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Explain xkcd: It's 'cause you're dumb.
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Super Bowl
My hobby: Pretending to miss the sarcasm when people show off their lack of interest in football by talking about 'sportsball' and acting excited to find someone else who's interested, then acting confused when they try to clarify.
Title text: My hobby: Pretending to miss the sarcasm when people show off their lack of interest in football by talking about 'sportsball' and acting excited to find someone else who's interested, then acting confused when they try to clarify.


In this comic, Cueball (i.e. Randall) explains that even though he does not care about sports and is tempted to be scornful about others' obsession with it, he understands that people feel vulnerable about stuff they care about. And he will for sure be fed up with all the talk about the Super Bowl discussions and arguments over the coming weeks. However, since other people tolerate his interest in odd things like meteorology and the Philae lander (see 1324: Weather and 1446: Landing), he recognizes that he should show the same consideration to them. (Technically this is implicitly an invocation of Immanuel Kant's categorical imperative, which, although it makes no reference to the Super Bowl, specifies the general maxim Cueball is following here).

In the last frame, he tells us that instead of celebrating the sports event on Sunday, he will be celebrating friendship (through listening to his friends) and snacking (through eating snacks). This suggests that the value of friendship trumps the discomfort of watching human activities that seem uninteresting to him - and that the snacks also help ameliorate his discomfort.

The title text continues the "my hobby" trope: here, Cueball creates discomfort for people who scornfully refer to for instance football, basketball and/or baseball as "sportsball" by calling their bluff and pretending to be interested in this imaginary sport. A person who does not even know that sportsball is imaginary, or who assumes they are talking about the Nintendo game by that name, would clearly be even more uninterested in sport than someone who just scorns sport in general. Feigning interest in this imaginary sport exposes their snobbishness.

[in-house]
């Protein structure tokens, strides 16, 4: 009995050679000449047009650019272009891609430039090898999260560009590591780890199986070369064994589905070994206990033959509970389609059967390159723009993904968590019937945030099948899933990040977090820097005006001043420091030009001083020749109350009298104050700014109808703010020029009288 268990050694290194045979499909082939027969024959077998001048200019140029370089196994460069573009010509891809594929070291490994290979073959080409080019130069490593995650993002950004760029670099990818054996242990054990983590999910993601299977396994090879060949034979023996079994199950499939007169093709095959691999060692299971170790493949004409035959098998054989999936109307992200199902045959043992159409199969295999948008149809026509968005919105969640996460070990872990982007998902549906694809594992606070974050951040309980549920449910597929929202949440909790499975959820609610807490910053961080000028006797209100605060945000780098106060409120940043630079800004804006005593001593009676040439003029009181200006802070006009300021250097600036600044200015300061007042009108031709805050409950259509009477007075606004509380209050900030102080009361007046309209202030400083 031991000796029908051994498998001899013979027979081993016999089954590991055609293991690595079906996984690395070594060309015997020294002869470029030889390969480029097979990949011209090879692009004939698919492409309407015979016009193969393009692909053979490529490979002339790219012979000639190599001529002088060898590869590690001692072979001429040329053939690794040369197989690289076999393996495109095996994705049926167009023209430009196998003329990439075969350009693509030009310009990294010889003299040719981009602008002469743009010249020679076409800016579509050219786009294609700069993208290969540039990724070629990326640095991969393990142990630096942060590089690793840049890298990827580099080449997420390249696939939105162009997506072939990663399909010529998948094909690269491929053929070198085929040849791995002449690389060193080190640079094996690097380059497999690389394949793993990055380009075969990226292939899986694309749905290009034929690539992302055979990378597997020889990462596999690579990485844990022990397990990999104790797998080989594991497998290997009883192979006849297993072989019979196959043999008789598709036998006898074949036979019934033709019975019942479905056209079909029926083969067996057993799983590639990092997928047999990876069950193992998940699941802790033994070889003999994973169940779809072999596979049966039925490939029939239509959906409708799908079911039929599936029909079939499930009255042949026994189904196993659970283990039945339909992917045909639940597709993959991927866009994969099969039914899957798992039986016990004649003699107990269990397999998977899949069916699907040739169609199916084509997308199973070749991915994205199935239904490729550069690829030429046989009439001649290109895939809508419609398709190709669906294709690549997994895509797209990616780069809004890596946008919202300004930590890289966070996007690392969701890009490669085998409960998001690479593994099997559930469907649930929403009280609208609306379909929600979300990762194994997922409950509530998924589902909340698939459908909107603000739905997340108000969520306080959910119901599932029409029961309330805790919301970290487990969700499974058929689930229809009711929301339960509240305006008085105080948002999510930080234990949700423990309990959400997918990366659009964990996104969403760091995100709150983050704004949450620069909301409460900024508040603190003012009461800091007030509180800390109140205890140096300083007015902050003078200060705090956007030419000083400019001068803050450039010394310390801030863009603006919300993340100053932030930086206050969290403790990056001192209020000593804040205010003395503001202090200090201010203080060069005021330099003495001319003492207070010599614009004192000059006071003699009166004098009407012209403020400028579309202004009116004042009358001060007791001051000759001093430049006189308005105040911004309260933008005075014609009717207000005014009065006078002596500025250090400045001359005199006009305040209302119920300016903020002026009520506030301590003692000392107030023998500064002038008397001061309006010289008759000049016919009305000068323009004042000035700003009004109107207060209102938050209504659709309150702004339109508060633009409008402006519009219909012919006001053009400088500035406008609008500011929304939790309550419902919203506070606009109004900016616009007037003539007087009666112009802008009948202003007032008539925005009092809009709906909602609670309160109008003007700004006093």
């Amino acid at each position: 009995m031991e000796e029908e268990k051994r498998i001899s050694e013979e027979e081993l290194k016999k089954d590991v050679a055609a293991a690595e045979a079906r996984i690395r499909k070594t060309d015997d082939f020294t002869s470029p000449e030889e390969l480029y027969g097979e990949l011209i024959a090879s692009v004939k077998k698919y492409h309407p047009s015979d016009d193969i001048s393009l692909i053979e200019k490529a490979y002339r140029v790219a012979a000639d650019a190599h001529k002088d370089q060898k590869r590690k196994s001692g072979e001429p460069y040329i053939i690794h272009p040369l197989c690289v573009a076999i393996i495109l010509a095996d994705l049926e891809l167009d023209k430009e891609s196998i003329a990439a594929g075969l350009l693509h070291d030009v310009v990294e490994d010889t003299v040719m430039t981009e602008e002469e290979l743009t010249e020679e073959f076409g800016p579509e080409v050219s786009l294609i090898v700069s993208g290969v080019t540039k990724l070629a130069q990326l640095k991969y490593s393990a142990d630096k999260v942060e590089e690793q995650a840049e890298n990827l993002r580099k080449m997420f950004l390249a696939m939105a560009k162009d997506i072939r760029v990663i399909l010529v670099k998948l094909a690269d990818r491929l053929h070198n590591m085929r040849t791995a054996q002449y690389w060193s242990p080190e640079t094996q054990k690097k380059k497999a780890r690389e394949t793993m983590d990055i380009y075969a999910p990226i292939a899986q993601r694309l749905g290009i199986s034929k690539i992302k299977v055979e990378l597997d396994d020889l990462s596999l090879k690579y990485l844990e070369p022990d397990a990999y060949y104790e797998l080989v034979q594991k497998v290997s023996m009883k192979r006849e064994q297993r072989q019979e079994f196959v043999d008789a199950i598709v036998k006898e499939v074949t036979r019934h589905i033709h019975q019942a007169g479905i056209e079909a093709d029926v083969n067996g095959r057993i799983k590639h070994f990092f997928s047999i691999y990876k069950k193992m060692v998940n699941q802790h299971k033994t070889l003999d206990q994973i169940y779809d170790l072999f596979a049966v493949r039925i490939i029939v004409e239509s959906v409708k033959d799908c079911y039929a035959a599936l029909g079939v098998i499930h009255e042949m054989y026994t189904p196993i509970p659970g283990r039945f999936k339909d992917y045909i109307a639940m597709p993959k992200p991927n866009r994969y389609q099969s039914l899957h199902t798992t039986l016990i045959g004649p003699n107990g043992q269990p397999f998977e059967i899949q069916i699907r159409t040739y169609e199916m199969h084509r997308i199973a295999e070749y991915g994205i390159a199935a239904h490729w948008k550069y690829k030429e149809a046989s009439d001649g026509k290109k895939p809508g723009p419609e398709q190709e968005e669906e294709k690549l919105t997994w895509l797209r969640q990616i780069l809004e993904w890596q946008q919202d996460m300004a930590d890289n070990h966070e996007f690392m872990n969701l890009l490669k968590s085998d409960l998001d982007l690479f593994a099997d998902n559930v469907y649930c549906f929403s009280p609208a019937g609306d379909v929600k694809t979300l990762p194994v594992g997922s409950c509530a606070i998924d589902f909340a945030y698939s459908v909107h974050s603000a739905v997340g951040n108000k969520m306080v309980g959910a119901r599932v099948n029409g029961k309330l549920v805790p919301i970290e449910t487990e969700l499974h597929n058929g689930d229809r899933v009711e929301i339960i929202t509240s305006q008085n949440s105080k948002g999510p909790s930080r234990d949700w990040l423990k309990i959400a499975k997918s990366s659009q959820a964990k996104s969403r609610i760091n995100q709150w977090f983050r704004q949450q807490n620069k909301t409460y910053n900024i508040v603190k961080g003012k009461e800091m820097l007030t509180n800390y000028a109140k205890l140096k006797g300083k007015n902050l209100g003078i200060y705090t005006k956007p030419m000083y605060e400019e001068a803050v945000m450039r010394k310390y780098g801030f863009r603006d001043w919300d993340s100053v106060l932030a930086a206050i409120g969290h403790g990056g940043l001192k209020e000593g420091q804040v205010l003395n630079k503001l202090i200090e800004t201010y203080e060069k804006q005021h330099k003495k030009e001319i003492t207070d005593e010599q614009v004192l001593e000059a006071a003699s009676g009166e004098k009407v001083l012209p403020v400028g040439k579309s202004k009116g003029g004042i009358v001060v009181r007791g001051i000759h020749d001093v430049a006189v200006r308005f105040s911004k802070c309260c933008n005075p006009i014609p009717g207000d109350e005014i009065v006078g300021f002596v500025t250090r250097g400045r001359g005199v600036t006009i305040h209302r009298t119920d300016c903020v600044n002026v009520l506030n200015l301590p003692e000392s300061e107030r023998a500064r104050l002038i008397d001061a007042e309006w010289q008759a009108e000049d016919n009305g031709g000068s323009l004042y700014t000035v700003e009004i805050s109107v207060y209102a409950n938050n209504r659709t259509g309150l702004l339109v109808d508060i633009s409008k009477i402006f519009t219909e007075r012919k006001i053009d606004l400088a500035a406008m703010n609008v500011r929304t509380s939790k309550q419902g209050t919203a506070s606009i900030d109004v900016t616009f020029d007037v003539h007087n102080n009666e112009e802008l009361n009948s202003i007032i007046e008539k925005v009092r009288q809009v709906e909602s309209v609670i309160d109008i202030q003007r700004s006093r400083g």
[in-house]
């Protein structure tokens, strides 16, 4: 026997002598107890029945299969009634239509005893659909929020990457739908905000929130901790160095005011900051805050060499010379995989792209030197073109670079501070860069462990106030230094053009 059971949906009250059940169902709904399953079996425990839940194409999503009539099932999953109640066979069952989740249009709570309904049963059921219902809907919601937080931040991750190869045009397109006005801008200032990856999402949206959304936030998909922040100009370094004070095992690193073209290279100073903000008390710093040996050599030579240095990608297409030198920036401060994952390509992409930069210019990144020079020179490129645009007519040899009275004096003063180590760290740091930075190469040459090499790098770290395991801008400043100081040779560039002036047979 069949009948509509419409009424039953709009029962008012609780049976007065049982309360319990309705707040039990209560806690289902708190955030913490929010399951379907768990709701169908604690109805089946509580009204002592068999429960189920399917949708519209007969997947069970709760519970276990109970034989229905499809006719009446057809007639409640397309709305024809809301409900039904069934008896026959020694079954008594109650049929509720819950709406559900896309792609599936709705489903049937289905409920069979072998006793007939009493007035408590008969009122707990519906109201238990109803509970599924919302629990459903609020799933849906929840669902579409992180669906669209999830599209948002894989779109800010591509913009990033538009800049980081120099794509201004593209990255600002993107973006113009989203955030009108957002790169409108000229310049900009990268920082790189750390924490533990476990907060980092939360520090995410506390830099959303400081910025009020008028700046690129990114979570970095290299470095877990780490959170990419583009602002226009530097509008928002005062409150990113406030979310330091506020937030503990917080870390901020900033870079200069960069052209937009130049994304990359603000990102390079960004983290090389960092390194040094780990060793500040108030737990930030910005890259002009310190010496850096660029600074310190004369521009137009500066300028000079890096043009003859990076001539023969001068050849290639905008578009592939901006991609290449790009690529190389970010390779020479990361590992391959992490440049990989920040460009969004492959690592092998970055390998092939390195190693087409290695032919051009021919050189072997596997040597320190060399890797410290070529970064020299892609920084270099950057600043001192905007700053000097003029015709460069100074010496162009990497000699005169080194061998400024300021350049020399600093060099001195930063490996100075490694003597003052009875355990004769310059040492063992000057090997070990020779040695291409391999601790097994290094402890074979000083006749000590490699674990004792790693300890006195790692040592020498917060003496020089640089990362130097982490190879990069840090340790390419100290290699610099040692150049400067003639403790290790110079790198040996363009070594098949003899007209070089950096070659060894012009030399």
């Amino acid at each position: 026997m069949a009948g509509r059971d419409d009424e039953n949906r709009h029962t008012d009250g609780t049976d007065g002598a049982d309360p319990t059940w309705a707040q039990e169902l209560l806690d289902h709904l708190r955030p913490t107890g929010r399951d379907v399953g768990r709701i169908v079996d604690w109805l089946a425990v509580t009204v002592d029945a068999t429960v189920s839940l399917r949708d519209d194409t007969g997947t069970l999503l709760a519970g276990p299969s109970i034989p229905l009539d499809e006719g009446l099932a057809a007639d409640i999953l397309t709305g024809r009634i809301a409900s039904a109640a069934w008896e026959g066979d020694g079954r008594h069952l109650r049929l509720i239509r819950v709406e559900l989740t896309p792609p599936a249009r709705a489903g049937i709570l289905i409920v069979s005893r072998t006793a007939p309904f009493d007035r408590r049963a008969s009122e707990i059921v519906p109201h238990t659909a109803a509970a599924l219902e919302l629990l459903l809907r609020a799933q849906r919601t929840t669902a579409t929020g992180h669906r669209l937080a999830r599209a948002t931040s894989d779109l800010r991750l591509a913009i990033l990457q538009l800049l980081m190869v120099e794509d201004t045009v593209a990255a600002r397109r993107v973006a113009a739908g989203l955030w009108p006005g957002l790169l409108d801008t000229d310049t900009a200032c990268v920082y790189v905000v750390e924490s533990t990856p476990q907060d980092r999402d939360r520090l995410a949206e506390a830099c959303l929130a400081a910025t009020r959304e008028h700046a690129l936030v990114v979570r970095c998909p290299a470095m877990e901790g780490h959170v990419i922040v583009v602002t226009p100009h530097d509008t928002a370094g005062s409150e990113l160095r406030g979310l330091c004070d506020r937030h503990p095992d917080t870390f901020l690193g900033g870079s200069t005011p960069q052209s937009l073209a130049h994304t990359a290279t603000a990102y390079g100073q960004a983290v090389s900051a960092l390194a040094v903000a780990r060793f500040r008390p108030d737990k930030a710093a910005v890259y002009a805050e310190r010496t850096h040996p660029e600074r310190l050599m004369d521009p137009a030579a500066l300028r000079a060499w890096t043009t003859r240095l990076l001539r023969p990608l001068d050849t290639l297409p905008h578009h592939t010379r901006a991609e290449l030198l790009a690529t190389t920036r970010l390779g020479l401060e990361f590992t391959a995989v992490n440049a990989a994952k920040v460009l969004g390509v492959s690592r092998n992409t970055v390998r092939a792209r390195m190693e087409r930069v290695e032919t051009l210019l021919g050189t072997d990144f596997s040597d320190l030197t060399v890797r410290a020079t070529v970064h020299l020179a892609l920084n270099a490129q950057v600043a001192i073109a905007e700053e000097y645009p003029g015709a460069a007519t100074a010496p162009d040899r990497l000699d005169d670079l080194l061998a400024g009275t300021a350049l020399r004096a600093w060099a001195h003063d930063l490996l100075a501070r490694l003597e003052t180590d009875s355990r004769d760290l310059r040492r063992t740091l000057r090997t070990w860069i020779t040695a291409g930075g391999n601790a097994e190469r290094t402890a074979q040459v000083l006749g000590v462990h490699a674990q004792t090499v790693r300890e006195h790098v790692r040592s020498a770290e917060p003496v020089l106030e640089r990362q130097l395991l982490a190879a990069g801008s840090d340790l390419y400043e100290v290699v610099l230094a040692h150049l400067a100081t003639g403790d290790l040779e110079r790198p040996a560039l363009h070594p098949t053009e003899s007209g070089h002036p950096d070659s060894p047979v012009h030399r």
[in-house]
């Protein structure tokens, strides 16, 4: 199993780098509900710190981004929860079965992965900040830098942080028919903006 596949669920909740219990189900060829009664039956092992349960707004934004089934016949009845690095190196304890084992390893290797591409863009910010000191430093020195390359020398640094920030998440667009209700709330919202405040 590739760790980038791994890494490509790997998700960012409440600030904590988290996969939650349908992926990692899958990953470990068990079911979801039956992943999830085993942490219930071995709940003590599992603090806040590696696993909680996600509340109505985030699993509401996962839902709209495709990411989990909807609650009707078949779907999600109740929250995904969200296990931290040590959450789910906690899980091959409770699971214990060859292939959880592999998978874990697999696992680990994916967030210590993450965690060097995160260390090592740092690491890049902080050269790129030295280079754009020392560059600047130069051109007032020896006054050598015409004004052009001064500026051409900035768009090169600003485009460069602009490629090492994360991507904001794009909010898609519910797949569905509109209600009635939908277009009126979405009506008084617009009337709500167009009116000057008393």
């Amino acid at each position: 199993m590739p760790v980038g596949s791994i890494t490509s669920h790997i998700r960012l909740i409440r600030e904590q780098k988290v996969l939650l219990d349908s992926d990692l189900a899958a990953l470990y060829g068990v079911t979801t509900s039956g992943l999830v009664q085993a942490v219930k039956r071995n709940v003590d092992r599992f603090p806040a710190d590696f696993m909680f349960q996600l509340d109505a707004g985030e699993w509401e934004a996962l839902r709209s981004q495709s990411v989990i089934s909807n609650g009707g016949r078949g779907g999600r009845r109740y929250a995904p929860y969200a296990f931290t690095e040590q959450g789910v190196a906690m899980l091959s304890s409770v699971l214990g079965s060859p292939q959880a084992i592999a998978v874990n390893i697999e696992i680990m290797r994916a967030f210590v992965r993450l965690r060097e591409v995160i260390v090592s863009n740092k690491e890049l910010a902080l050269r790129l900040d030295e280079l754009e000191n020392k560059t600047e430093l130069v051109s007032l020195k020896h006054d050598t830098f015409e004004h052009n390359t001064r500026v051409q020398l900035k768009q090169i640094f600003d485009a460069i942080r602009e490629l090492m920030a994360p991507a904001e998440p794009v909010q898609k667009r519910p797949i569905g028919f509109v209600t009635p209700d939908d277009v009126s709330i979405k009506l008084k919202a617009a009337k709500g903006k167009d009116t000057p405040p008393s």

In a distant past, Cueball spent his time differently during the 60: Super Bowl. See also 1107: Sports Cheat Sheet.


This comic shares a title with comic #60, published February 6, 2006. This appears to be only the second time that two xkcd comics have borne the same name: Comic #786, published August 30, 2010, and comic #1071, published June 20, 2012, both bore the title "Exoplanets."


[standing Cueball]
Cueball: I don't know much about sports, which can be culturally isolating, so it's tempting to get vocal and defensive about not following them.
Cueball: Caring about something makes people vulnerable, so not caring gives you power.
[picture of weather map and Philae spacecraft in the background]
But I know things I'm into don't always sound interesting to 100% of the people around me, and it means a lot when they sometimes try to listen anyway - and maybe even find themselves sharing some of my excitement!
[standing Cueball]
Cueball: So while everyone is going on about the super bowl on sunday, let me tell you what I'll be doing:
[standing Cueball]
Cueball: Listening!
Cueball: Hooray for friendship!
Cueball: Also, eating snacks.
Cueball: Hooray for snacks!

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